Mouthwashes ‘can raise risk of heart attack and strokes’: Antiseptic gargles kill good bacteria that help keep blood pressure down
Swilling kills off ‘good’ bacteria that help blood vessels relax – so increasing blood pressure.
When healthy volunteers used Corsodyl, a brand containing a powerful antiseptic, their blood pressure rose within hours.
Professor Amrita Ahluwalia, who led the study, last night condemned the widespread use of antiseptic mouthwash.
She said: ‘Killing off all these bugs each day is a disaster, when small rises in blood pressure have significant impact on morbidity and mortality from heart disease and stroke.’
More than half of British adults regularly use mouthwash, creating a market worth £180?million a year.
The study compared blood pressure levels in 19 healthy volunteers who started using Corsodyl twice daily. Their blood pressure rose by between 2 and 3.5 units (mmgh).
This effect ‘appeared within one day’ of using the mouthwash, researchers wrote in the journal Free Radical Biology And Medicine.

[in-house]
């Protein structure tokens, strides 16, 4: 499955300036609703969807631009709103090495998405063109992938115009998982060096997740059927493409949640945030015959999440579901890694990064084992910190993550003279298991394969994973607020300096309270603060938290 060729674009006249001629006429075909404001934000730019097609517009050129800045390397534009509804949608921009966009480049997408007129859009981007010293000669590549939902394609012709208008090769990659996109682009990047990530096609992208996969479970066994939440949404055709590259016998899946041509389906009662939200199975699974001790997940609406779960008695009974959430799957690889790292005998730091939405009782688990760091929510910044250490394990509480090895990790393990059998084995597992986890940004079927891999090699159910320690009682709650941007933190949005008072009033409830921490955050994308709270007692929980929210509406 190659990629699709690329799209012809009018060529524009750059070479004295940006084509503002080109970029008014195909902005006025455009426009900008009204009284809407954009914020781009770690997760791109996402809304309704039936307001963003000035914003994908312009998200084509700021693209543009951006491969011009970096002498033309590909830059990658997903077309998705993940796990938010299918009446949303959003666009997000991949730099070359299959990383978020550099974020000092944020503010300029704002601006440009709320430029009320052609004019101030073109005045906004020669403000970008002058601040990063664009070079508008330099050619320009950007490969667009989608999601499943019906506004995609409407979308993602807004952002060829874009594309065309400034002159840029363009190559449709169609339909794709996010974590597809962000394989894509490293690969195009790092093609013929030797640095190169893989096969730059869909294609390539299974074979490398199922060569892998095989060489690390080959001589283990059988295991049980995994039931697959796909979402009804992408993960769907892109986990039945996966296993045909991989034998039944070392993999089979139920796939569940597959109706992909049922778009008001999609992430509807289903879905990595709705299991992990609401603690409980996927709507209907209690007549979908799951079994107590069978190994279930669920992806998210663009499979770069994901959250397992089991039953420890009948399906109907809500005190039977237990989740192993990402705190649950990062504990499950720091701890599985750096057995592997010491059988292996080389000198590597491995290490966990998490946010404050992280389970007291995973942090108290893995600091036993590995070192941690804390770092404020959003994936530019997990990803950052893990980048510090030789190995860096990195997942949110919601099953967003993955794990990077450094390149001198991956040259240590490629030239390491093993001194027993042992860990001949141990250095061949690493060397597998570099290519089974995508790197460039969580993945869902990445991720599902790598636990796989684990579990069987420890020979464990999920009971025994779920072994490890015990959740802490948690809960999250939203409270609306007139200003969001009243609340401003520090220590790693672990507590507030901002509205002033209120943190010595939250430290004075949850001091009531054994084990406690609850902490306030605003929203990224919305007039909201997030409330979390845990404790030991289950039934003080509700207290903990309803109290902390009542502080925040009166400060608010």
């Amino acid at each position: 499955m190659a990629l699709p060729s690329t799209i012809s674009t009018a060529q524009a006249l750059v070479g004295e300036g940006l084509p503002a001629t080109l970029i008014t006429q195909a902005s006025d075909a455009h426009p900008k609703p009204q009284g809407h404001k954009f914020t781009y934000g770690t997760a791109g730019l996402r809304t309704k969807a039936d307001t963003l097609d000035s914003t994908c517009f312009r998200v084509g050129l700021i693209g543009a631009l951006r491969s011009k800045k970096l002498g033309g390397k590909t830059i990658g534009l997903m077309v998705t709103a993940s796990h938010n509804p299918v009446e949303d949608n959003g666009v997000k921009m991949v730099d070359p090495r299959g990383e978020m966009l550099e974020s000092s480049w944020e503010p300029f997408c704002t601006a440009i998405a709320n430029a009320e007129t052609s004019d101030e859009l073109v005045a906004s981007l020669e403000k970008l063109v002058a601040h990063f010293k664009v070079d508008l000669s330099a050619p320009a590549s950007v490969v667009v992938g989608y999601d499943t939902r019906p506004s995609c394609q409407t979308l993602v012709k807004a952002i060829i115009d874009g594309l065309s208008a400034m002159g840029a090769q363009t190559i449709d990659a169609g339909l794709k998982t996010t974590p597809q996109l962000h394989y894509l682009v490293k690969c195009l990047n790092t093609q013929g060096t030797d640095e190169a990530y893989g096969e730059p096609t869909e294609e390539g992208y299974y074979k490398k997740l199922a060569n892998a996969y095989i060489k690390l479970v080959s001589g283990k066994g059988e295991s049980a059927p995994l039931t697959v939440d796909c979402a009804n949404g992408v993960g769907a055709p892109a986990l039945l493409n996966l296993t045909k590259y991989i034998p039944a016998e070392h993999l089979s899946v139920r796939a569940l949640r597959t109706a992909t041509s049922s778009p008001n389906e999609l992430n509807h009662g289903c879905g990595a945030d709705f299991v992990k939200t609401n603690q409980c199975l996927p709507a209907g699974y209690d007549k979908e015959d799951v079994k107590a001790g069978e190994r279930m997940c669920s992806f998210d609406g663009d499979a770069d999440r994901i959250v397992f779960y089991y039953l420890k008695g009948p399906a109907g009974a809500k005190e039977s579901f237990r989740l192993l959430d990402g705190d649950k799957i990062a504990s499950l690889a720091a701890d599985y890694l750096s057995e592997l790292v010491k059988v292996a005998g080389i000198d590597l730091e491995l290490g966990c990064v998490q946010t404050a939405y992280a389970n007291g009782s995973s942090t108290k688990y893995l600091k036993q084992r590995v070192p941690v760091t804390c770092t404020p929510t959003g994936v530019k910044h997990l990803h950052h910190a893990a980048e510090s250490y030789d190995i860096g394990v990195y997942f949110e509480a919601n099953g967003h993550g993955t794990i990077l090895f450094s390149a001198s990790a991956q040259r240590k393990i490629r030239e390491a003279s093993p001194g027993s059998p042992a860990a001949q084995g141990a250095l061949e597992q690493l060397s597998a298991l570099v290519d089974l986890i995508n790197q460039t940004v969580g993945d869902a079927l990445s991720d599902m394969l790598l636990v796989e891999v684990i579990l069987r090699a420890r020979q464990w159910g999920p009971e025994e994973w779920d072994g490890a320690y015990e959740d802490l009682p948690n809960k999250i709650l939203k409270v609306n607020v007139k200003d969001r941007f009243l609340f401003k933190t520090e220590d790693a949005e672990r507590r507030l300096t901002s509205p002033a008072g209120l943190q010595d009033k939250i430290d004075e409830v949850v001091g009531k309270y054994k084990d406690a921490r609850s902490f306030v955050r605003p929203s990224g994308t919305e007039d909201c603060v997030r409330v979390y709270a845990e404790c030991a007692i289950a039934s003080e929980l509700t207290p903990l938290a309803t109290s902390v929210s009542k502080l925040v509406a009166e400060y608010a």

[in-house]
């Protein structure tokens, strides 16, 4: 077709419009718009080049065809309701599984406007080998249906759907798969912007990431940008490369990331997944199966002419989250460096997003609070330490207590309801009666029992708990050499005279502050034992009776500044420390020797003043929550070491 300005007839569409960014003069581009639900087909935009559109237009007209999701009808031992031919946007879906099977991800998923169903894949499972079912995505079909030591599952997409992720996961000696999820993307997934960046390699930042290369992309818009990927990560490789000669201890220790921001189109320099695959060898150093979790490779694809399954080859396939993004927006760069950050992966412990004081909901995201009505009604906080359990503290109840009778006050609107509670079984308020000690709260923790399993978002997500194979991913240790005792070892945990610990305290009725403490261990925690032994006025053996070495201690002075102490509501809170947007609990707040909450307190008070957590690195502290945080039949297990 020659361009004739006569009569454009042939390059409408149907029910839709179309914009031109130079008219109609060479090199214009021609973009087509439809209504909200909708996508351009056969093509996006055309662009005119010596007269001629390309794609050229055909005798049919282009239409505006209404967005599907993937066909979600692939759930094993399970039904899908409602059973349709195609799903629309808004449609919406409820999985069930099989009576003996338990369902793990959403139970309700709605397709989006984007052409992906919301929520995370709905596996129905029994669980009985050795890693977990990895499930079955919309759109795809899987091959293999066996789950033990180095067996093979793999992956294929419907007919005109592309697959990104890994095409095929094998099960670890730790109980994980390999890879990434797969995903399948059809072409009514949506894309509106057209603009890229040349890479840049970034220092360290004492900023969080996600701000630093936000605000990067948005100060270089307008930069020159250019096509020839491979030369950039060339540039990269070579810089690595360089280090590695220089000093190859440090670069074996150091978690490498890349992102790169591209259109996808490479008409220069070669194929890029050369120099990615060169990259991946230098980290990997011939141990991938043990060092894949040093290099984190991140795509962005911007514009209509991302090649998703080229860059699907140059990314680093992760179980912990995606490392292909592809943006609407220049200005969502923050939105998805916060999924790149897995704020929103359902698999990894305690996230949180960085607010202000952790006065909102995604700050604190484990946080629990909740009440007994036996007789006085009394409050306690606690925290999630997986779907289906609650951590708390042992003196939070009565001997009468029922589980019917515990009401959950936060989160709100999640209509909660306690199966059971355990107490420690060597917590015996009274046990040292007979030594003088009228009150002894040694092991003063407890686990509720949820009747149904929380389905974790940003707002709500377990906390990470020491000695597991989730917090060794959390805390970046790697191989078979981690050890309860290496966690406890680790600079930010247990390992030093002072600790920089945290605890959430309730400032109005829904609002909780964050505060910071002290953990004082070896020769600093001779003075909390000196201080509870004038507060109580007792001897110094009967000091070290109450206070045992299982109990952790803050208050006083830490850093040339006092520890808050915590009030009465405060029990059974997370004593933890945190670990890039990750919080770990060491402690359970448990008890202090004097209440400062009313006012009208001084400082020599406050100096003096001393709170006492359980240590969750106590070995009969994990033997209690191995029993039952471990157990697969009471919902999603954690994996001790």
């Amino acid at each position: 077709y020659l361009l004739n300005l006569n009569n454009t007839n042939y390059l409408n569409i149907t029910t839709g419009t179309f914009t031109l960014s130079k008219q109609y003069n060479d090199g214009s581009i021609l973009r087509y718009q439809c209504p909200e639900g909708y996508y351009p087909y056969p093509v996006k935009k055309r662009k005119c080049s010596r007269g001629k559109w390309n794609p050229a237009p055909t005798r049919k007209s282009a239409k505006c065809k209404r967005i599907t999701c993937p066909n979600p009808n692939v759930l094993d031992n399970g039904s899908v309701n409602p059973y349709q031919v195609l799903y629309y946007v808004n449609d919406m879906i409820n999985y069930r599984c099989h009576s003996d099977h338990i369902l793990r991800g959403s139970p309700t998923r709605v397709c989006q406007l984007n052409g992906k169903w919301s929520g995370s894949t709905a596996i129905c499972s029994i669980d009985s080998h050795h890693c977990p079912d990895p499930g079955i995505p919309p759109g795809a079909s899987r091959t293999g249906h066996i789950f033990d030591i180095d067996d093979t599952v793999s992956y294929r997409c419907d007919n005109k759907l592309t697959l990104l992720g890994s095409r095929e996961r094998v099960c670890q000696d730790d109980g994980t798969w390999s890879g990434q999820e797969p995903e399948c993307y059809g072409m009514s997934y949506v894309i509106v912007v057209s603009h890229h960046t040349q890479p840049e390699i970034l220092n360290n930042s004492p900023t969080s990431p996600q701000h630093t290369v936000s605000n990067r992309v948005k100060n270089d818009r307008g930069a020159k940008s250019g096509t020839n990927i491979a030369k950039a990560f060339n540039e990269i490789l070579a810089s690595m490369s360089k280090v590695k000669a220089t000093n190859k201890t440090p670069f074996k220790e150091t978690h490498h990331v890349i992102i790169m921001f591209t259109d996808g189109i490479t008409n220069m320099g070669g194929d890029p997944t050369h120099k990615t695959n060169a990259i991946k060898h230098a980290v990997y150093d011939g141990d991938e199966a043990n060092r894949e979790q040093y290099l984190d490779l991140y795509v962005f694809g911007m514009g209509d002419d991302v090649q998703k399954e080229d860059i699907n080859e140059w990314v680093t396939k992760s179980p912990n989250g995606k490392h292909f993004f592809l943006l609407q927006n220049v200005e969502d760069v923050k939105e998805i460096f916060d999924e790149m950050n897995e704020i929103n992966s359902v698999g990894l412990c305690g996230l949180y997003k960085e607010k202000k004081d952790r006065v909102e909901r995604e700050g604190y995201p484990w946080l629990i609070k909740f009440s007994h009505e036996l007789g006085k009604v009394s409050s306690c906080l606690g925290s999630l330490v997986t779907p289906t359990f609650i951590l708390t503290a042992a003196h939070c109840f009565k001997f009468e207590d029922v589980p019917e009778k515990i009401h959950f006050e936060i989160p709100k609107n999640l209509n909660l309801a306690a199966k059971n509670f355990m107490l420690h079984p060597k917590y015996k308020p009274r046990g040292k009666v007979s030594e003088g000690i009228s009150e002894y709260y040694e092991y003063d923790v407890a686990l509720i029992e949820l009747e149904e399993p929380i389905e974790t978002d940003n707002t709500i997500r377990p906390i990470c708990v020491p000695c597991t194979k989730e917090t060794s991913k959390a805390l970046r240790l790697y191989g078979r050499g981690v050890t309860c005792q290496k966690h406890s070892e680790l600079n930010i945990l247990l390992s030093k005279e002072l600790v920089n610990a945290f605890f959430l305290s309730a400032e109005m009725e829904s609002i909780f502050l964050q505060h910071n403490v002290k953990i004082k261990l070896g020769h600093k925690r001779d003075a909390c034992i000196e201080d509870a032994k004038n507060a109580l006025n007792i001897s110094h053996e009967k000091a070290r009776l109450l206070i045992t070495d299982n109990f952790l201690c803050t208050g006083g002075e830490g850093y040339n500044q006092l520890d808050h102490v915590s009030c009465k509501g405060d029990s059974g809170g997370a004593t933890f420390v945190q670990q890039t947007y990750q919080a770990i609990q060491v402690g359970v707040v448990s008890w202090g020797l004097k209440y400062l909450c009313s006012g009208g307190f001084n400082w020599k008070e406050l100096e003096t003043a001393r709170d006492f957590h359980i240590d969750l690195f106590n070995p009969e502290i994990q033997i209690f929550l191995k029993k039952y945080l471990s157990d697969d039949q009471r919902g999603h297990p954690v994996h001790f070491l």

For each two-point rise in blood pressure, the risk of dying from heart disease rises by seven per cent, according to separate research. Such a rise also increases the risk of dying from stroke by ten per cent.
Heart disease and stroke are the biggest killer in Britain.
Prof Ahluwalia, from Queen Mary University of London, said: ‘We are not telling people to stop using antiseptic mouthwashes if they have a gum or tooth infection – but we would ask why anyone else would want to.’
Corsodyl contains 0.2 per cent by volume of the antiseptic chlorhexidine. Other antiseptic mouthwashes made by Boots and Superdrug contain the chemical in the same concentration. It kills microbes needed to help create nitrite, essential for blood vessels to dilate properly. But the mouthwash caused nitrite production in the mouth to fall by over 90 per cent, and blood nitrite to fall by 25 per cent.
Not all mouthwashes contain chlorhexidine: Listerine, for example, does not. However, Prof Ahluwalia said: ‘Other mouthwashes could still disrupt the healthy bacteria.’
Dentist Richard Guyver said he would be ‘very cautious about drawing conclusions’ from such a small study.
Corsodyl makers GlaxoSmithKline said their product was for short-term use to stop plaque and prevent gum disease and it also makes another product, Corsodyl Daily, which contains 0.06 per cent chlorhexidine for everyday use.
The spokesman said their own research had ‘not highlighted any concerns regarding the use of Corsodyl 0.2 per cent mouthwash as directed and increases in blood pressure’.
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